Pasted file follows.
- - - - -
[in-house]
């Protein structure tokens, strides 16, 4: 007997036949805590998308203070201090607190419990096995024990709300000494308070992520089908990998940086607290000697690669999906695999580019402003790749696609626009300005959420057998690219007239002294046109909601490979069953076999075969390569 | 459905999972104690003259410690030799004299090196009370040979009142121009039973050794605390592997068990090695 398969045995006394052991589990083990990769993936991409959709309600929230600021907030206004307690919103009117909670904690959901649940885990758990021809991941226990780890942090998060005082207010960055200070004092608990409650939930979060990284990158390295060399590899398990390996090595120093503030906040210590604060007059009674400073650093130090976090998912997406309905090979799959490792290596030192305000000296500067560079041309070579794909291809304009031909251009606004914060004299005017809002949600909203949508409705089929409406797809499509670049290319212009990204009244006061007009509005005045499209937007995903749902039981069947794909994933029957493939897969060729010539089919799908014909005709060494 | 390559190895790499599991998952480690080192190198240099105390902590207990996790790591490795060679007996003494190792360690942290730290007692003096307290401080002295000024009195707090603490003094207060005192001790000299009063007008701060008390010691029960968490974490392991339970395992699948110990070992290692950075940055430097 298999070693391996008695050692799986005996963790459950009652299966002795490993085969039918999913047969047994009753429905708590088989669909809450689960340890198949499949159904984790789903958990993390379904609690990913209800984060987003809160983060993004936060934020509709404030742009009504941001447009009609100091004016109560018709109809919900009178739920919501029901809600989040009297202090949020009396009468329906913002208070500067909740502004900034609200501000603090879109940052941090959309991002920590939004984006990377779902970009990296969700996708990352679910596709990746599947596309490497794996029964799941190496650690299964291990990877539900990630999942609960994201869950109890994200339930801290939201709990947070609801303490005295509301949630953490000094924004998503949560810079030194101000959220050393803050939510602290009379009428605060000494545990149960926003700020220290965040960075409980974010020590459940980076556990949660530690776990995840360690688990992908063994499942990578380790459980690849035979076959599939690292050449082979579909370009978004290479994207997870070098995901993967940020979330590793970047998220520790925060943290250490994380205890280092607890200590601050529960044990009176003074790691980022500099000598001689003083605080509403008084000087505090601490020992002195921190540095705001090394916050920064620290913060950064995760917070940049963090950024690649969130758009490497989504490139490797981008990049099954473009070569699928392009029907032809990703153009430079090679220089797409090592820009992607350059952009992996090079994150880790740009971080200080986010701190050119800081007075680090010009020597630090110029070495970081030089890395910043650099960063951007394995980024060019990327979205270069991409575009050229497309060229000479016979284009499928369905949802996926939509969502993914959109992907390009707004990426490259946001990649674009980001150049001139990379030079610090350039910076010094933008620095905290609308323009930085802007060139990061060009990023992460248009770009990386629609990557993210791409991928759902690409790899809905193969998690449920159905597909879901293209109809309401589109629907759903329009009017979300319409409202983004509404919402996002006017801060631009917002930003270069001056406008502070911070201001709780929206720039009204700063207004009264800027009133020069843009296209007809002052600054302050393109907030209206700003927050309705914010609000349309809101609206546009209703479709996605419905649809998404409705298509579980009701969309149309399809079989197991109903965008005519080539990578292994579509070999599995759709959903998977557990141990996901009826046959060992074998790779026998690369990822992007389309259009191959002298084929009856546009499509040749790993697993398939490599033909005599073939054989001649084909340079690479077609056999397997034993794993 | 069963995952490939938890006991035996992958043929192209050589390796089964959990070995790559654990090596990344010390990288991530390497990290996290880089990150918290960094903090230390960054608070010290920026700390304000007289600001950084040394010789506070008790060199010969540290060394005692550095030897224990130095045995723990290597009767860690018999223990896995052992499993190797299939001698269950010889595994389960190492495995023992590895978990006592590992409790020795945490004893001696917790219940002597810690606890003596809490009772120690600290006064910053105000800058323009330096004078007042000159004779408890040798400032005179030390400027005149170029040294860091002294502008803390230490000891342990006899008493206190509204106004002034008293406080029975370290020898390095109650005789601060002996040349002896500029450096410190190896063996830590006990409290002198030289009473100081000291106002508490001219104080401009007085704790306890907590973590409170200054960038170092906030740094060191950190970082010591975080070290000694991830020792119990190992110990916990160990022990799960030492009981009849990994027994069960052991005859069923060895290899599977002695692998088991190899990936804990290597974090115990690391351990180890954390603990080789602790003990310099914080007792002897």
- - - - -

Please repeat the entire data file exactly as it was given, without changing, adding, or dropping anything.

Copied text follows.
[in-house]
């Protein structure tokens, strides 16, 4: 007997036949805590998308203070201090607190419990096995024990709300000494308070992520089908990998940086607290000697690669999906695999580019402003790749696609626009300005959420057998690219007239002294046109909601490979069953076999075969390569 | 459905999972104690003259410690030799004299090196009370040979009142121009039973050794605390592997068990090695 398969045995006394052991589990083990990769993936991409959709309600929230600021907030206004307690919103009117909670904690959901649940885990758990021809991941226990780890942090998060005082207010960055200070004092608990409650939930979060990284990158390295060399590899398990390996090595120093503030906040210590604060007059009674400073650093130090976090998912997406309905090979799959490792290596030192305000000296500067560079041309070579794909291809304009031909251009606004914060004299005017809002949600909203949508409705089929409406797809499509670049290319212009990204009244006061007009509005005045499209937007995903749902039981069947794909994933029957493939897969060729010539089919799908014909005709060494 | 390559190895790499599991998952480690080192190198240099105390902590207990996790790591490795060679007996003494190792360690942290730290007692003096307290401080002295000024009195707090603490003094207060005192001790000299009063007008701060008390010691029960968490974490392991339970395992699948110990070992290692950075940055430097 298999070693391996008695050692799986005996963790459950009652299966002795490993085969039918999913047969047994009753429905708590088989669909809450689960340890198949499949159904984790789903958990993390379904609690990913209800984060987003809160983060993004936060934020509709404030742009009504941001447009009609100091004016109560018709109809919900009178739920919501029901809600989040009297202090949020009396009468329906913002208070500067909740502004900034609200501000603090879109940052941090959309991002920590939004984006990377779902970009990296969700996708990352679910596709990746599947596309490497794996029964799941190496650690299964291990990877539900990630999942609960994201869950109890994200339930801290939201709990947070609801303490005295509301949630953490000094924004998503949560810079030194101000959220050393803050939510602290009379009428605060000494545990149960926003700020220290965040960075409980974010020590459940980076556990949660530690776990995840360690688990992908063994499942990578380790459980690849035979076959599939690292050449082979579909370009978004290479994207997870070098995901993967940020979330590793970047998220520790925060943290250490994380205890280092607890200590601050529960044990009176003074790691980022500099000598001689003083605080509403008084000087505090601490020992002195921190540095705001090394916050920064620290913060950064995760917070940049963090950024690649969130758009490497989504490139490797981008990049099954473009070569699928392009029907032809990703153009430079090679220089797409090592820009992607350059952009992996090079994150880790740009971080200080986010701190050119800081007075680090010009020597630090110029070495970081030089890395910043650099960063951007394995980024060019990327979205270069991409575009050229497309060229000479016979284009499928369905949802996926939509969502993914959109992907390009707004990426490259946001990649674009980001150049001139990379030079610090350039910076010094933008620095905290609308323009930085802007060139990061060009990023992460248009770009990386629609990557993210791409991928759902690409790899809905193969998690449920159905597909879901293209109809309401589109629907759903329009009017979300319409409202983004509404919402996002006017801060631009917002930003270069001056406008502070911070201001709780929206720039009204700063207004009264800027009133020069843009296209007809002052600054302050393109907030209206700003927050309705914010609000349309809101609206546009209703479709996605419905649809998404409705298509579980009701969309149309399809079989197991109903965008005519080539990578292994579509070999599995759709959903998977557990141990996901009826046959060992074998790779026998690369990822992007389309259009191959002298084929009856546009499509040749790993697993398939490599033909005599073939054989001649084909340079690479077609056999397997034993794993 | 069963995952490939938890006991035996992958043929192209050589390796089964959990070995790559654990090596990344010390990288991530390497990290996290880089990150918290960094903090230390960054608070010290920026700390304000007289600001950084040394010789506070008790060199010969540290060394005692550095030897224990130095045995723990290597009767860690018999223990896995052992499993190797299939001698269950010889595994389960190492495995023992590895978990006592590992409790020795945490004893001696917790219940002597810690606890003596809490009772120690600290006064910053105000800058323009330096004078007042000159004779408890040798400032005179030390400027005149170029040294860091002294502008803390230490000891342990006899008493206190509204106004002034008293406080029975370290020898390095109650005789601060002996040349002896500029450096410190190896063996830590006990409290002198030289009473100081000291106002508490001219104080401009007085704790306890907590973590409170200054960038170092906030740094060191950190970082010591975080070290000694991830020792119990190992110990916990160990022990799960030492009981009849990994027994069960052991005859069923060895290899599977002695692998088991190899990936804990290597974090115990690391351990180890954390603990080789602790003990310099914080007792002897």